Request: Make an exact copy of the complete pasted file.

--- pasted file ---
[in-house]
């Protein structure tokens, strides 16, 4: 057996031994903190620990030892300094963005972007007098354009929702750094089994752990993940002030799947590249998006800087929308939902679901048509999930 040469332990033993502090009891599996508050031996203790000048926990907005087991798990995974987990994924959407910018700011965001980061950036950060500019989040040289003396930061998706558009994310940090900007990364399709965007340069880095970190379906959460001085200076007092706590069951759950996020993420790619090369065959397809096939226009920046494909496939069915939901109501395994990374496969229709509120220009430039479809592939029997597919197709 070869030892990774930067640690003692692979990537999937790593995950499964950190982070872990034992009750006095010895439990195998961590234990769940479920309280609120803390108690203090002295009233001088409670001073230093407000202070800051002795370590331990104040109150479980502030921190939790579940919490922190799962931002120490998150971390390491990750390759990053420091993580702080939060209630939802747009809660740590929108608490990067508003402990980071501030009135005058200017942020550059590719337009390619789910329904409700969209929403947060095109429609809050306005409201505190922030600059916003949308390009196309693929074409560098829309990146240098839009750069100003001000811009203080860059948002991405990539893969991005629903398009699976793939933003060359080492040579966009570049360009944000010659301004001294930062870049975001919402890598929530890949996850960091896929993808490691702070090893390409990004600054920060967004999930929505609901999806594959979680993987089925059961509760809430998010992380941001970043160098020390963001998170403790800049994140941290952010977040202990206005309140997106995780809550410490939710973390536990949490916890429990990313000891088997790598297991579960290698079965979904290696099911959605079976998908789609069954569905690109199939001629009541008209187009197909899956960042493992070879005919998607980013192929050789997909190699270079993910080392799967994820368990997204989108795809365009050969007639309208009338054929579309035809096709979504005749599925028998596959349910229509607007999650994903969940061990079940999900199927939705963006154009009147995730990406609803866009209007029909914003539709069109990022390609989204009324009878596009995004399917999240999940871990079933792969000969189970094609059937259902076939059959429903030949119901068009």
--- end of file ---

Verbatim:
[in-house]
């Protein structure tokens, strides 16, 4: 057996031994903190620990030892300094963005972007007098354009929702750094089994752990993940002030799947590249998006800087929308939902679901048509999930 040469332990033993502090009891599996508050031996203790000048926990907005087991798990995974987990994924959407910018700011965001980061950036950060500019989040040289003396930061998706558009994310940090900007990364399709965007340069880095970190379906959460001085200076007092706590069951759950996020993420790619090369065959397809096939226009920046494909496939069915939901109501395994990374496969229709509120220009430039479809592939029997597919197709 070869030892990774930067640690003692692979990537999937790593995950499964950190982070872990034992009750006095010895439990195998961590234990769940479920309280609120803390108690203090002295009233001088409670001073230093407000202070800051002795370590331990104040109150479980502030921190939790579940919490922190799962931002120490998150971390390491990750390759990053420091993580702080939060209630939802747009809660740590929108608490990067508003402990980071501030009135005058200017942020550059590719337009390619789910329904409700969209929403947060095109429609809050306005409201505190922030600059916003949308390009196309693929074409560098829309990146240098839009750069100003001000811009203080860059948002991405990539893969991005629903398009699976793939933003060359080492040579966009570049360009944000010659301004001294930062870049975001919402890598929530890949996850960091896929993808490691702070090893390409990004600054920060967004999930929505609901999806594959979680993987089925059961509760809430998010992380941001970043160098020390963001998170403790800049994140941290952010977040202990206005309140997106995780809550410490939710973390536990949490916890429990990313000891088997790598297991579960290698079965979904290696099911959605079976998908789609069954569905690109199939001629009541008209187009197909899956960042493992070879005919998607980013192929050789997909190699270079993910080392799967994820368990997204989108795809365009050969007639309208009338054929579309035809096709979504005749599925028998596959349910229509607007999650994903969940061990079940999900199927939705963006154009009147995730990406609803866009209007029909914003539709069109990022390609989204009324009878596009995004399917999240999940871990079933792969000969189970094609059937259902076939059959429903030949119901068009």